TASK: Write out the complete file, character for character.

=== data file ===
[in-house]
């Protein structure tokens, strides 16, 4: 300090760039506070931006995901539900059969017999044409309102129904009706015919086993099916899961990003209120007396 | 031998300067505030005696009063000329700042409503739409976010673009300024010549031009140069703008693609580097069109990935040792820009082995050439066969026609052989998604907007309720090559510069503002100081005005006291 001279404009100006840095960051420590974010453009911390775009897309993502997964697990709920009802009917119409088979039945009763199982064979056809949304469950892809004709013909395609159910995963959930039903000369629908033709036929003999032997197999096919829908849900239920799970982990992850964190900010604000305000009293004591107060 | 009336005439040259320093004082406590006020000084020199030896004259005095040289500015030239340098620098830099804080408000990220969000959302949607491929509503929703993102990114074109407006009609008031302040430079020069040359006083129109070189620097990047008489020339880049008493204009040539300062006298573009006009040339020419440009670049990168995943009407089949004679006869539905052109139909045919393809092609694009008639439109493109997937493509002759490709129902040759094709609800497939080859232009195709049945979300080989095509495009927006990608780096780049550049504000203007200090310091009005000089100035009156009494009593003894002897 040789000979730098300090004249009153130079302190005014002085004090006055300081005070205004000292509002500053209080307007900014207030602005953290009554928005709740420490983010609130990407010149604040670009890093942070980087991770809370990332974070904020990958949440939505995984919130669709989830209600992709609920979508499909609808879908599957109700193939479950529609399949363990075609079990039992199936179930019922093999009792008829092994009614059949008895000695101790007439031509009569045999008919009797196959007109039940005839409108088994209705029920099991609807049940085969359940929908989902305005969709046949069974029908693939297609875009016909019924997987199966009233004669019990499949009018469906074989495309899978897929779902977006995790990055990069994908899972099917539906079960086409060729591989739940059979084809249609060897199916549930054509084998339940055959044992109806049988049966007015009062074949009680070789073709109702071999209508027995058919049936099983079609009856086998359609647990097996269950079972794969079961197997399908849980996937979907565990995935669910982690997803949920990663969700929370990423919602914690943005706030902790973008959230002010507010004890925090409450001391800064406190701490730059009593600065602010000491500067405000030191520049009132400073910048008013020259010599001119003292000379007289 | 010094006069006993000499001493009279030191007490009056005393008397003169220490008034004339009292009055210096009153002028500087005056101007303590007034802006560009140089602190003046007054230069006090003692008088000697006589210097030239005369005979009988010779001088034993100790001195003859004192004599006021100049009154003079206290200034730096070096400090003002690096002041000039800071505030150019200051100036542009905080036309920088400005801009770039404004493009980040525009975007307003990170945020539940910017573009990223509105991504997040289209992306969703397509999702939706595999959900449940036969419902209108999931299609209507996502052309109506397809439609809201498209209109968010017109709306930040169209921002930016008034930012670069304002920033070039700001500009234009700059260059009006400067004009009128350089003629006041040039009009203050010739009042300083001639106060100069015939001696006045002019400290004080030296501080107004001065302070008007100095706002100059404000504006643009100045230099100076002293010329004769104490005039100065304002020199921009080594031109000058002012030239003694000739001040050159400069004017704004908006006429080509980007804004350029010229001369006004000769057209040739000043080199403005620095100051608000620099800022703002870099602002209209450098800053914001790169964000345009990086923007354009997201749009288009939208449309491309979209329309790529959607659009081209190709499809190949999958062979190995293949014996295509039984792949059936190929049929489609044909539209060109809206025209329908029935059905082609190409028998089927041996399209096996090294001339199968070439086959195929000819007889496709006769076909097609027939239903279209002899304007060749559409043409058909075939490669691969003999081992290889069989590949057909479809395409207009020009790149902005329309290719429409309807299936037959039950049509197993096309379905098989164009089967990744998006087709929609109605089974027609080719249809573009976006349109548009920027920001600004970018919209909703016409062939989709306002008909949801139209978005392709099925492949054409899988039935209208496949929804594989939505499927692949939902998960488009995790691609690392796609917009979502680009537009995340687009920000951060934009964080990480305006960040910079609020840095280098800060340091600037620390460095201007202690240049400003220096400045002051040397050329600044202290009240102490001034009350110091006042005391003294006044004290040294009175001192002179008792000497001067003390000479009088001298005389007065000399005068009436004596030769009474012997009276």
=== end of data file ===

[in-house]
């Protein structure tokens, strides 16, 4: 300090760039506070931006995901539900059969017999044409309102129904009706015919086993099916899961990003209120007396 | 031998300067505030005696009063000329700042409503739409976010673009300024010549031009140069703008693609580097069109990935040792820009082995050439066969026609052989998604907007309720090559510069503002100081005005006291 001279404009100006840095960051420590974010453009911390775009897309993502997964697990709920009802009917119409088979039945009763199982064979056809949304469950892809004709013909395609159910995963959930039903000369629908033709036929003999032997197999096919829908849900239920799970982990992850964190900010604000305000009293004591107060 | 009336005439040259320093004082406590006020000084020199030896004259005095040289500015030239340098620098830099804080408000990220969000959302949607491929509503929703993102990114074109407006009609008031302040430079020069040359006083129109070189620097990047008489020339880049008493204009040539300062006298573009006009040339020419440009670049990168995943009407089949004679006869539905052109139909045919393809092609694009008639439109493109997937493509002759490709129902040759094709609800497939080859232009195709049945979300080989095509495009927006990608780096780049550049504000203007200090310091009005000089100035009156009494009593003894002897 040789000979730098300090004249009153130079302190005014002085004090006055300081005070205004000292509002500053209080307007900014207030602005953290009554928005709740420490983010609130990407010149604040670009890093942070980087991770809370990332974070904020990958949440939505995984919130669709989830209600992709609920979508499909609808879908599957109700193939479950529609399949363990075609079990039992199936179930019922093999009792008829092994009614059949008895000695101790007439031509009569045999008919009797196959007109039940005839409108088994209705029920099991609807049940085969359940929908989902305005969709046949069974029908693939297609875009016909019924997987199966009233004669019990499949009018469906074989495309899978897929779902977006995790990055990069994908899972099917539906079960086409060729591989739940059979084809249609060897199916549930054509084998339940055959044992109806049988049966007015009062074949009680070789073709109702071999209508027995058919049936099983079609009856086998359609647990097996269950079972794969079961197997399908849980996937979907565990995935669910982690997803949920990663969700929370990423919602914690943005706030902790973008959230002010507010004890925090409450001391800064406190701490730059009593600065602010000491500067405000030191520049009132400073910048008013020259010599001119003292000379007289 | 010094006069006993000499001493009279030191007490009056005393008397003169220490008034004339009292009055210096009153002028500087005056101007303590007034802006560009140089602190003046007054230069006090003692008088000697006589210097030239005369005979009988010779001088034993100790001195003859004192004599006021100049009154003079206290200034730096070096400090003002690096002041000039800071505030150019200051100036542009905080036309920088400005801009770039404004493009980040525009975007307003990170945020539940910017573009990223509105991504997040289209992306969703397509999702939706595999959900449940036969419902209108999931299609209507996502052309109506397809439609809201498209209109968010017109709306930040169209921002930016008034930012670069304002920033070039700001500009234009700059260059009006400067004009009128350089003629006041040039009009203050010739009042300083001639106060100069015939001696006045002019400290004080030296501080107004001065302070008007100095706002100059404000504006643009100045230099100076002293010329004769104490005039100065304002020199921009080594031109000058002012030239003694000739001040050159400069004017704004908006006429080509980007804004350029010229001369006004000769057209040739000043080199403005620095100051608000620099800022703002870099602002209209450098800053914001790169964000345009990086923007354009997201749009288009939208449309491309979209329309790529959607659009081209190709499809190949999958062979190995293949014996295509039984792949059936190929049929489609044909539209060109809206025209329908029935059905082609190409028998089927041996399209096996090294001339199968070439086959195929000819007889496709006769076909097609027939239903279209002899304007060749559409043409058909075939490669691969003999081992290889069989590949057909479809395409207009020009790149902005329309290719429409309807299936037959039950049509197993096309379905098989164009089967990744998006087709929609109605089974027609080719249809573009976006349109548009920027920001600004970018919209909703016409062939989709306002008909949801139209978005392709099925492949054409899988039935209208496949929804594989939505499927692949939902998960488009995790691609690392796609917009979502680009537009995340687009920000951060934009964080990480305006960040910079609020840095280098800060340091600037620390460095201007202690240049400003220096400045002051040397050329600044202290009240102490001034009350110091006042005391003294006044004290040294009175001192002179008792000497001067003390000479009088001298005389007065000399005068009436004596030769009474012997009276």